Chapter 20

Early on the first day of the week, while it was still dark, Mary Magdalene went to the tomb and saw that the stone had been removed from the entrance. So she came running to Simon Peter and the other disciple, the one Jesus loved, and said, “They have taken the Lord out of the tomb, and we don’t know where they have put him!” So Peter and the other disciple started for the tomb. Both were running, but the other disciple outran Peter and reached the tomb first. He bent over and looked in at the strips of linen lying there but did not go in. Then Simon Peter came along behind him and went straight into the tomb. He saw the strips of linen lying there, as well as the cloth that had been wrapped around Jesus’ head. Finally the other disciple also went inside and he saw and believed even though they didn’t understand.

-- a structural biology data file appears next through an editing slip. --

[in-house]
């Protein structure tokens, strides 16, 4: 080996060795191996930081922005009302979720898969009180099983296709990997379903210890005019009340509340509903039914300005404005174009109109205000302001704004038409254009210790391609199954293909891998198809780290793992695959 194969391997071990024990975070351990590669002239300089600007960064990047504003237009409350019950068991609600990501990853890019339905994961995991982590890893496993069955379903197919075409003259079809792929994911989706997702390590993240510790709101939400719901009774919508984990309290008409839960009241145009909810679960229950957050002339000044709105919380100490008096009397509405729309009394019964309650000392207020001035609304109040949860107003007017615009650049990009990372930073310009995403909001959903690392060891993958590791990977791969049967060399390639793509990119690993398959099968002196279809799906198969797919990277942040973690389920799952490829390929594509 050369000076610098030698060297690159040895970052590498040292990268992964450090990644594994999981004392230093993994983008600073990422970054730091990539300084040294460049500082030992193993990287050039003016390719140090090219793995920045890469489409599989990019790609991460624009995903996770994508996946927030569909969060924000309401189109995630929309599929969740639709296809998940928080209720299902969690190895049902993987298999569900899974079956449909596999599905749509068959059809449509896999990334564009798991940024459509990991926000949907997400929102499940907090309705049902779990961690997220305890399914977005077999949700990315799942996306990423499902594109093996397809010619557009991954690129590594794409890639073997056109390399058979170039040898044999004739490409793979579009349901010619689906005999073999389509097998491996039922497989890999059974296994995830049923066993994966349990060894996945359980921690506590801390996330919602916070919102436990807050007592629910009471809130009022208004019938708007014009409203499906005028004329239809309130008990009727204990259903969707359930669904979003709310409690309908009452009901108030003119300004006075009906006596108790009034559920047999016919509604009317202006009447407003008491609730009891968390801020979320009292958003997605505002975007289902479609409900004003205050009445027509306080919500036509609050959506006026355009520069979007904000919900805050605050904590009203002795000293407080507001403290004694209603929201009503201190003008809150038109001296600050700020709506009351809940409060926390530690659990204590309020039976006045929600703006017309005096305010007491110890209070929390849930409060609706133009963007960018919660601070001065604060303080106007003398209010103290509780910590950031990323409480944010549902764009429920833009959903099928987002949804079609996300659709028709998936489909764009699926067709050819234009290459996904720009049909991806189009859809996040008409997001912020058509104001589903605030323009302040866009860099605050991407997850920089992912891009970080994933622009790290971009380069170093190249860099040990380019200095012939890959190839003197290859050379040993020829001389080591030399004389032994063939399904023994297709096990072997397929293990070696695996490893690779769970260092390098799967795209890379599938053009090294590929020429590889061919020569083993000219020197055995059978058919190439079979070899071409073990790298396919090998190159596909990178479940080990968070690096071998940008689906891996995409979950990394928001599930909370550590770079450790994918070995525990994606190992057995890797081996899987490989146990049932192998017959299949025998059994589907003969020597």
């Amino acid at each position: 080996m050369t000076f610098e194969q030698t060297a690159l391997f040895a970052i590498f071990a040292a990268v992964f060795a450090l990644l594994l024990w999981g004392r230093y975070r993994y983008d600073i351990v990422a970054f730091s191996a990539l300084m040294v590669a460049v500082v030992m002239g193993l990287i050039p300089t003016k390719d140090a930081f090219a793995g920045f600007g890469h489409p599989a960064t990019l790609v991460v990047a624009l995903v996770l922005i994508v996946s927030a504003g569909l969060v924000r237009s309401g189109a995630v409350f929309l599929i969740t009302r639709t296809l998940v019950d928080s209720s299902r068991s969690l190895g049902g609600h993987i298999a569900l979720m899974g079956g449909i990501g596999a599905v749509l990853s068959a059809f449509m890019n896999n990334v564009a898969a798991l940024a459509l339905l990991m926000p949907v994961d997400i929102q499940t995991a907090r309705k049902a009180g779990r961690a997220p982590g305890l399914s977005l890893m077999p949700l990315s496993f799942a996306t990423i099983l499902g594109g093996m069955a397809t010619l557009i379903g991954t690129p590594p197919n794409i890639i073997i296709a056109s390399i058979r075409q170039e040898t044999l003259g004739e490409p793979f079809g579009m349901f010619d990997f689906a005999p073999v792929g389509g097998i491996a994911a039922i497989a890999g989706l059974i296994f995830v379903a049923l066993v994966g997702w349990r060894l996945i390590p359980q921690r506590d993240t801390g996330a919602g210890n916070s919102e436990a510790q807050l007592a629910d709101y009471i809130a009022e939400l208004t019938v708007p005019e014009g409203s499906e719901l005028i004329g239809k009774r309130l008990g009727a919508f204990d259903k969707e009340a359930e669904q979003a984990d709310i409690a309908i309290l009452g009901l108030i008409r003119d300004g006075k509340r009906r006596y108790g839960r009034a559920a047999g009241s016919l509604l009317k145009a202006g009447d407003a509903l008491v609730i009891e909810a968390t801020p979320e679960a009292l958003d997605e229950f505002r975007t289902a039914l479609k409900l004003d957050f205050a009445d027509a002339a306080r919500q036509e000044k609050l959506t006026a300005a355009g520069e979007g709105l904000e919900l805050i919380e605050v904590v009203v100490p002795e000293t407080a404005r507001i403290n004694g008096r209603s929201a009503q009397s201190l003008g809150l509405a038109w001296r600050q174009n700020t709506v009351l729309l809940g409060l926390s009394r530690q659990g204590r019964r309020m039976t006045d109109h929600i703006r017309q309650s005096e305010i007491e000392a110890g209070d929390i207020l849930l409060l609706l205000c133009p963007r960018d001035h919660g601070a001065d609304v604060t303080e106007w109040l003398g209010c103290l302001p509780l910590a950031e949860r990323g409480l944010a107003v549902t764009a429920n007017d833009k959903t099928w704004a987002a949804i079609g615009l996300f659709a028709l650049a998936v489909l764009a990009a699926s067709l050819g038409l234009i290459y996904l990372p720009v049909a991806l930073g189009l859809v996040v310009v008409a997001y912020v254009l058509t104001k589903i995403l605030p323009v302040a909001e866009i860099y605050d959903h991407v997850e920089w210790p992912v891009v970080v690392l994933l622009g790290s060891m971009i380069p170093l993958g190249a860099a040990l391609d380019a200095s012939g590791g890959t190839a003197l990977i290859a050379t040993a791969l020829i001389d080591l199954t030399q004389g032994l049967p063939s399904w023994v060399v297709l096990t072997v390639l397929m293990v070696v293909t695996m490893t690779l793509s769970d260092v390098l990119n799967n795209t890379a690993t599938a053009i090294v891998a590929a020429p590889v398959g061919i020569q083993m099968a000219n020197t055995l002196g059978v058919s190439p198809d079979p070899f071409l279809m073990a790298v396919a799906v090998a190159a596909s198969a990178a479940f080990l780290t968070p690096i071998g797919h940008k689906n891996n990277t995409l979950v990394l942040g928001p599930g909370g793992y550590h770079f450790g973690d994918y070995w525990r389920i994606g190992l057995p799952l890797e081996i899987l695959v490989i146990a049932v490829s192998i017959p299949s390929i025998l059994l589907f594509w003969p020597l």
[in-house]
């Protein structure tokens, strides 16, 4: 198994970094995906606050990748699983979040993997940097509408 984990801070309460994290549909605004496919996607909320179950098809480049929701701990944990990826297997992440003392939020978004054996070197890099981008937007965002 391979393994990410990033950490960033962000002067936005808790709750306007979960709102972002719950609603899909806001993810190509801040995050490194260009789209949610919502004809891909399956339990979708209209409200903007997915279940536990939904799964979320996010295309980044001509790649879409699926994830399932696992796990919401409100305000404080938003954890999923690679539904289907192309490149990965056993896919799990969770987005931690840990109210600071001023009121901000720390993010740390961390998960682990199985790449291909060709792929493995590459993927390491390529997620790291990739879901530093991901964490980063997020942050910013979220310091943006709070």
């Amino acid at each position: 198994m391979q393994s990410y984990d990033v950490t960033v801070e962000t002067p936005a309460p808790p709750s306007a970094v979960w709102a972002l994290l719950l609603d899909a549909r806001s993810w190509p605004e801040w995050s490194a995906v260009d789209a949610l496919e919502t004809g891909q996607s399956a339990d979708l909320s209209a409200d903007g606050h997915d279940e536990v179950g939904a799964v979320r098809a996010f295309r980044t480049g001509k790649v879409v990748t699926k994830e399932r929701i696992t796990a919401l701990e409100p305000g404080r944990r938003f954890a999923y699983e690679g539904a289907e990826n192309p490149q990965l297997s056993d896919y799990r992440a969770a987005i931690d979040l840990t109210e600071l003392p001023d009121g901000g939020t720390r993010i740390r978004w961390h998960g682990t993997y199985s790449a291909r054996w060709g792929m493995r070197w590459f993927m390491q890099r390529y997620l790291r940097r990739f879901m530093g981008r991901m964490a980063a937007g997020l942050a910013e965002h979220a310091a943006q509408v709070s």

The disciples leave Mary Magdalene crying at the tomb. As she wept, she bent over to look into the tomb and saw two angels in white, seated where Jesus’ body had been, one at the head and the other at the foot. They asked her, “Woman, why are you crying?” “They have taken my Lord away,” she said, “and I don’t know where they have put him.” At this, she turned around and saw Jesus standing there, but she did not realize that it was Jesus. He asked her, “Woman, why are you crying? Who is it you are looking for?” Thinking he was the gardener, she said, “Sir, if you have carried him away, tell me where you have put him, and I will get him.” Then Jesus spoke her name, and she looked at him and cried, “Rabbi!” Jesus tells her not to hold on to him, but to go and tell his brothers that he is going to ascend to their Father. So Mary goes and tells the disciples that she has seen Jesus and delivers his message to them.